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Nynorn dialects

As pointed out on the introduction page, Nynorn is mostly based on Shetland Norn.  This does not mean though that the other dialects, such as West Norn (which differs from Shetland Norn mostly phonetically) and Orkney Norn are valued any less. If you are up to it, you can use those versions instead and on this page we give you a sketchy insight into what it could look like.

It should also be mentioned that the creation of 'Nynorn dialects' allows us to include those real features of Norn that we have rejected from the main 'dialect' (apart from eventual lexical distinction between Shetland and Orkney). As an example, we can take the case system. Nynorn has 4 cases, which seems to be present in the Shetlandic version of Lord's Prayer and the Ballad of Hildina. On the contrary, the only known specimen of Orkney Norn, the Orkney Lord's Prayer, shows a reduced number of cases, if any. Most probably, Orkney Norn had 2 cases, common and genitive, like f.ex. in English, Scots and Danish. Someone would even argue that a similar 2-case system, as presented in Orkney Norn, should be chosen for the 'default' (Shetland) Nynorn instead of the 4-case one. This view can be supported with plenty of evidence from the existing Shetland Norn texts (s. Grammar of Shetland Norn, A.1.1.1.4.), cf. also the mixing of nominative and accusative in the ballad of Hildina (the ballad also features sporadic vacillations between accusative and dative, accusative and genitive). As a compromise solution, we have chosen the 4-case system for Shetland and Foula/Westside Nynorn and the 2-case system for Orkney Nynorn. The same logic should apply for other dialectal features that cannot be included within the same reconstruction.

Below you will find a list of the main distinctive features of Nynorn dialects with a few 'live' examples (see General for more detailed information on the difference between the three 'real' dialects). This is just a rough sketch and at the moment we have no plans to further develop this section. Of course, if any of our readers come up with new ideas on this matter, we will not object in any respect.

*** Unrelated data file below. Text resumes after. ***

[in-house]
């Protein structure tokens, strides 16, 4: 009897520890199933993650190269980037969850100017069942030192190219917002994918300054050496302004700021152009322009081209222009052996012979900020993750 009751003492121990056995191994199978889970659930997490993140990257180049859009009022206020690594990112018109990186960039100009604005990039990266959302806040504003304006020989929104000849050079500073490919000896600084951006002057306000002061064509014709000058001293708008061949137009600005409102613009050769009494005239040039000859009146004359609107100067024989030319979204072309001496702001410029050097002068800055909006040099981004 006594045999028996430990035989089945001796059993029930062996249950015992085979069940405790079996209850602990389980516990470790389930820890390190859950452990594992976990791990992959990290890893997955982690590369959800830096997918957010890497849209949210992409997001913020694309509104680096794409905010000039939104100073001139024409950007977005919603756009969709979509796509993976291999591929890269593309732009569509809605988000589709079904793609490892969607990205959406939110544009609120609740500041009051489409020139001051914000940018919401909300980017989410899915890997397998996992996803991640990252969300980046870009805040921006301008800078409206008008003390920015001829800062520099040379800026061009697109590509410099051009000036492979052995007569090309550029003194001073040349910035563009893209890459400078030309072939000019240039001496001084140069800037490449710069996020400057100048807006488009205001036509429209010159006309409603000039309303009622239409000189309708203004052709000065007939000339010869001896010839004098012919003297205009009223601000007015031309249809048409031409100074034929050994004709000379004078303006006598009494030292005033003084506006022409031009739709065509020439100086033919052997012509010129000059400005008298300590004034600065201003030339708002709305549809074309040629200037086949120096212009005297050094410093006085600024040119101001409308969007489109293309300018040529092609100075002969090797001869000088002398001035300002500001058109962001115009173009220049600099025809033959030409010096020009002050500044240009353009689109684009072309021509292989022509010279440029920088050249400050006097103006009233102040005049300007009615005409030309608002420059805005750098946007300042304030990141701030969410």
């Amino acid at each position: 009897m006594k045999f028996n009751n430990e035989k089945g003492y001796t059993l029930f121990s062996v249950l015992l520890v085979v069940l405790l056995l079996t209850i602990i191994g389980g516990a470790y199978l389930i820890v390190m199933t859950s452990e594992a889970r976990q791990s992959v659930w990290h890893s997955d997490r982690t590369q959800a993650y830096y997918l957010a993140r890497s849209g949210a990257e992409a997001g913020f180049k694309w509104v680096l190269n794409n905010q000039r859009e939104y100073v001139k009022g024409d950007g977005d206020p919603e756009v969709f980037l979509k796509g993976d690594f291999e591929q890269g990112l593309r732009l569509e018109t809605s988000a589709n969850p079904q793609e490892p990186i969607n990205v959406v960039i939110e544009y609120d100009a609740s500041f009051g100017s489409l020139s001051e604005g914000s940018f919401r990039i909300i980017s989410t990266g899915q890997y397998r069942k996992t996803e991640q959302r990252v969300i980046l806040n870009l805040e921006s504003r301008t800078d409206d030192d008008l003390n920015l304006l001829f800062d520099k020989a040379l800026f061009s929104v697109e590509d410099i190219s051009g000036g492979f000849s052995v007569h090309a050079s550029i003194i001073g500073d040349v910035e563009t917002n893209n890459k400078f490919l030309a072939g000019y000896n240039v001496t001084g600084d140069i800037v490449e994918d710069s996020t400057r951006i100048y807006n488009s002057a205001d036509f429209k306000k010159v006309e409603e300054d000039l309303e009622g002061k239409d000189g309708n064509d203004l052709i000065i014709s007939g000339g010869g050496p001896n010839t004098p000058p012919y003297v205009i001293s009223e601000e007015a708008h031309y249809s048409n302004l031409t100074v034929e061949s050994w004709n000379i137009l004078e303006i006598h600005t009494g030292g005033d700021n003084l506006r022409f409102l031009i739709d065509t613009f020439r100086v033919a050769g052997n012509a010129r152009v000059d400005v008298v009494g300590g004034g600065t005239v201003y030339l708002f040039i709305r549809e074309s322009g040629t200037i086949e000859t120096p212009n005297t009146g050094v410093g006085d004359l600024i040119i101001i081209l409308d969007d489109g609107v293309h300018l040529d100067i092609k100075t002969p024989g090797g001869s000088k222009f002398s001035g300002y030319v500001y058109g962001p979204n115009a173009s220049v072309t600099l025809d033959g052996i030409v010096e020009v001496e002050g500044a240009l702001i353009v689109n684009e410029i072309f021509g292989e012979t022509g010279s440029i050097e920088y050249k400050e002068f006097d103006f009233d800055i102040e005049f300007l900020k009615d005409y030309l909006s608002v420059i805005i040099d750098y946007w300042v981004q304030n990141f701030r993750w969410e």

Shetland Nynorn: ON
ll,nn > llj,nnj, a > æ before llj,nnj, -in(n) > -en, -i(t),u > -i,u, ON hv > hv, 4 cases system;
West Nynorn: ON
ll,nn > dl,dn, -in(n) > -in, -i(t),u > -e,o, ON hv > kv, á > , h- is dropped in pronouns, occasional postvocalic -g inserts, 4 cases system; several distinctions from Shetland Nynorn: Sh. er, eg, mukkið, lengi - W. jar, jag, megeð, linge;
Orkney Nynorn: ON
ll,nn > ll (occasionally llj),nn, ON hv > v, partial preservation of diphtongs and the ON þ/ð (marked as þ to distinguish it from the silent ð), 2 cases system (common case and genitive), weak feminine nouns end at -o.

Shetland Nynorn (default)

Shetland Mainland Nynorn

Foula/Westside Nynorn

Orkney Nynorn

Old Norse

English

Bånnið sat i grasenu. Bånnjið sat i grasenu. Bjadneð sat i grasino. Bannið sat i grasið. Barnit sat í grasinu. The child sat in the grass.
Dokka (stolka) fell i hørug sen stud veð hjogen. Dokka (stoljka) fellj i hørug sen stud veð hjogen. Dokka (stolka) fedl i hørug sen stug veð hjogin. Stjølko fell(j) i høru sin stud viþ houen. Stulka (dokka) fell í heyhrúgu sem stóð við hauginn. A girl fell into a hey stack which stood near the barrow.
Dokken (stolken) hever kallað å hvita hesten. Dokken (stoljken) hever kælljað å hvita hesten. Dokken (stolken) hever kadlað wå kvita hestin. Stjølken hever kall(j)að å vita hesten. Stulkan hefir kallat á hvíta hestinn. The girl has called (upon) the white horse.
Hann glemdi um tegen og hjogen. Hænnj glemdi um tegen og hjogen. Ann glemde um tegin og hjogin. Hann glaimde en taien og houen. Hann gleymdi um teiginn ok hauginn. He forgot about the field strip and the barrow.
Hesten feller ikke, båden er i landi og eg hevi sovið mukkið lengi. Hesten felljer ikke, båden er i lænjdi og eg hevi sovið mukkið lengi. Hestin fedler ikke, båtin jar i lande og jag heve soveð megeð linge. Hesten fell(j)er ikke, båten er i land og eg heve sovið [mikið lenge]. Hestrinn fellr ekki, bátrinn er í landi ok ek hefi sofit mikit lengi. The horse does not fall, the boat is onshore [in land] and I have slept for a very long time [much long].


Fetlar, Shetland © Patrick Dieudonné Photo, www.patrickdieudonne.com, all rights reserved


 
 

  Latest updates:

  - 'Shetland Nynorn tutorial' updated (lessons 10-12 added)
  - 'Shetland Nynorn tutorial' updated (lessons 6-9 added)
  - Forum opened
  - 'Nynorn texts' updated
  - 'Caithness Norn' uploaded
  - 'Orkney Grammar' and 'Orkney's Lord Prayer' uploaded
  - 'Orkney' and 'Shetland dialects' uploaded
  - 'Terminology' uploaded
  - 'Language of Hildina' uploaded
  - 'The Ballad of Hildina' uploaded
  - 'Phonetics of Shetland Norn' uploaded
  - 'Phonetics of Orkney Norn' uploaded
  - 'Grammar of Nynorn' uploaded
  - 'Texts quoted by Edmonston&Jakobsen' uploaded
  - 'Nynorn dialects' uploaded
  - 'Nynorn dictionary' uploaded
  - 'Introduction into Nynorn' and 'Simple texts' uploaded

 

 

     
 

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